In a statement headlined "Egypt denounces Turkish nonsense," the ministry said that the Turkish Foreign Ministry had not "considered the feelings of the martyrs' families and their right to justice."
An Egyptian court on Monday sentenced 183 people to death after finding them guilty of involvement in an attack on a police station and killing 11 policemen in the Giza province's town of Kerdasa two years ago.
The defendants – many of whom are supporters of ousted elected President Mohamed Morsi – were convicted of involvement in the attack that followed Morsi's ouster by the military.
The mass death sentences were harshly condemned by the Turkish Foreign Ministry, which said the ruling was "far from a fair trial" and would not provide Egypt with long-term peace or stability.
The Egyptian Foreign Ministry said the statements came from a government "that is accused by the international community of systematically and blatantly violating human rights, attacking peaceful protesters, raiding newspapers, detaining journalists without trial, and banning social media sites."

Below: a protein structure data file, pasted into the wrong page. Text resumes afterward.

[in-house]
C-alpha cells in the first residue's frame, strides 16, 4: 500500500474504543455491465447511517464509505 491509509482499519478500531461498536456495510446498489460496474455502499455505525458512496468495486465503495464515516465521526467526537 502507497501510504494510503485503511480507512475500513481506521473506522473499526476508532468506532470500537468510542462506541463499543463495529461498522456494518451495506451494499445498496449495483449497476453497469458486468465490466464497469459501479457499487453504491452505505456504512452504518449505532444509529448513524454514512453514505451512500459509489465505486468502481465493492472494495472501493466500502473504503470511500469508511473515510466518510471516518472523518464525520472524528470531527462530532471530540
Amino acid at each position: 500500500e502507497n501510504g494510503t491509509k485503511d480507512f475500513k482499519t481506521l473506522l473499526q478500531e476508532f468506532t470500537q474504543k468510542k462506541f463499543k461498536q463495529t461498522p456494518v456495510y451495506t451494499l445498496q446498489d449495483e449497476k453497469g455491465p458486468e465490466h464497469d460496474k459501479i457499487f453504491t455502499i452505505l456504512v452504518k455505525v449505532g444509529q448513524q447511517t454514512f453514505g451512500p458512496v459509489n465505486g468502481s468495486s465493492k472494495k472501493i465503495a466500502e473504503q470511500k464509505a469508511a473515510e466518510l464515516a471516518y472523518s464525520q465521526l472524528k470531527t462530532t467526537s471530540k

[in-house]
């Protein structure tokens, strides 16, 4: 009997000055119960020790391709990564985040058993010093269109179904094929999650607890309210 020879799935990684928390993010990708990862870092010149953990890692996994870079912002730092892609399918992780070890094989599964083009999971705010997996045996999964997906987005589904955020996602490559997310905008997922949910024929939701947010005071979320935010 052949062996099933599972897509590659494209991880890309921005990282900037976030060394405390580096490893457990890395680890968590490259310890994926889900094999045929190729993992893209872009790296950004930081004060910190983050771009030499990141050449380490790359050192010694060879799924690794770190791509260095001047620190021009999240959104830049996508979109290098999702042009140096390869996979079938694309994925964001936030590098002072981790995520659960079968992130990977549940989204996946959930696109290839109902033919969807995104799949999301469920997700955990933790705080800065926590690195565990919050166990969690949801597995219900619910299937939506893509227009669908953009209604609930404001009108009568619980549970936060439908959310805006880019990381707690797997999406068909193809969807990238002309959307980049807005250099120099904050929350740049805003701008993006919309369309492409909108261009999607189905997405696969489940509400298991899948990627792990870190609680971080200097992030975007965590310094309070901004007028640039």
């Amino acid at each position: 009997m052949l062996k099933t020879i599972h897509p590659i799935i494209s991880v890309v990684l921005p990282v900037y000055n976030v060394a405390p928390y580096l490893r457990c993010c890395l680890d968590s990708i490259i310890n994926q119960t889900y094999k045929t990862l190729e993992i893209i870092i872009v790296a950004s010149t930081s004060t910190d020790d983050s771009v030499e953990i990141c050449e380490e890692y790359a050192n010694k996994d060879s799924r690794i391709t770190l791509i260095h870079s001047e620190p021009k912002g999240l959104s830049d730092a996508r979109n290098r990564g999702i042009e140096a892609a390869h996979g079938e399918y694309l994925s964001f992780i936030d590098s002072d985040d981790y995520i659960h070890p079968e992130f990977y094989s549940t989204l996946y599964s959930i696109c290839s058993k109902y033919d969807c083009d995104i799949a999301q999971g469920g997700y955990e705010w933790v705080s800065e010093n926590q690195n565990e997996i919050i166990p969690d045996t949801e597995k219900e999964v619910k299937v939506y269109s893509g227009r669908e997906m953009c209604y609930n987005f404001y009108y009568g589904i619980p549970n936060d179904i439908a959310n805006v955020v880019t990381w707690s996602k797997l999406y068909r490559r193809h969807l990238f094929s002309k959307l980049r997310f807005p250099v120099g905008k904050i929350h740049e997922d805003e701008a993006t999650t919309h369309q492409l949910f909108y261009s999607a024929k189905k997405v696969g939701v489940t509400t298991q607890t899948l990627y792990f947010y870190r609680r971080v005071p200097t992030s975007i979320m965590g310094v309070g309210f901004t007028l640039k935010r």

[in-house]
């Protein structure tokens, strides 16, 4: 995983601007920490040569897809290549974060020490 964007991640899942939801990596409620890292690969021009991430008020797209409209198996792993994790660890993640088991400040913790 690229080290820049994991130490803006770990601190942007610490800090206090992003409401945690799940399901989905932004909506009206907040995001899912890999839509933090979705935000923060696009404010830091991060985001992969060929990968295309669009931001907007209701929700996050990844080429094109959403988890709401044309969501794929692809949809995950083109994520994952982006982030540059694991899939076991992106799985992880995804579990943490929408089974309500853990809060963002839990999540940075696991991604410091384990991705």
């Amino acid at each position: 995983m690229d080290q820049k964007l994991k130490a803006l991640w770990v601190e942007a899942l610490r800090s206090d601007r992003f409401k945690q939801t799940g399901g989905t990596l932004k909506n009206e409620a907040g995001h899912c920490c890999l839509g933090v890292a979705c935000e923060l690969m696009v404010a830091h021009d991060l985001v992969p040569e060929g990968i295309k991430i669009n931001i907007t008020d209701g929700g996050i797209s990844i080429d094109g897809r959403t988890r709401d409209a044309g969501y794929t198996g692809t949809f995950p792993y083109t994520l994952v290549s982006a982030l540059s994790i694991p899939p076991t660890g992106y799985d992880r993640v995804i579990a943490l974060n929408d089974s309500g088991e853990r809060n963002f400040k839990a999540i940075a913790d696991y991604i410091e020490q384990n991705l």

The Turkish Foreign Ministry, it went on, "should focus on [Turkey's] internal affairs to rectify these negativities instead of putting its nose in others' affairs, because the Turkish government – with its human rights record – is the last one that should make judgments or give lessons to others."
Egypt accused Turkey of "continuously supporting the terrorist [Muslim] Brotherhood group and hosting many of its members and channels that incite murder and terror."
Relations between Egypt and Turkey deteriorated severely after Morsi's ouster by the army in July of 2013, with both countries downgrading their respective diplomatic representation.
Turkish President Recep Tayyip Erdogan insists on calling Morsi's ouster a "military coup."
Egypt, meanwhile, accuses Ankara of interfering in its affairs and ignoring "the will of the Egyptian people."
Güncelleme Tarihi: 04 Şubat 2015, 13:16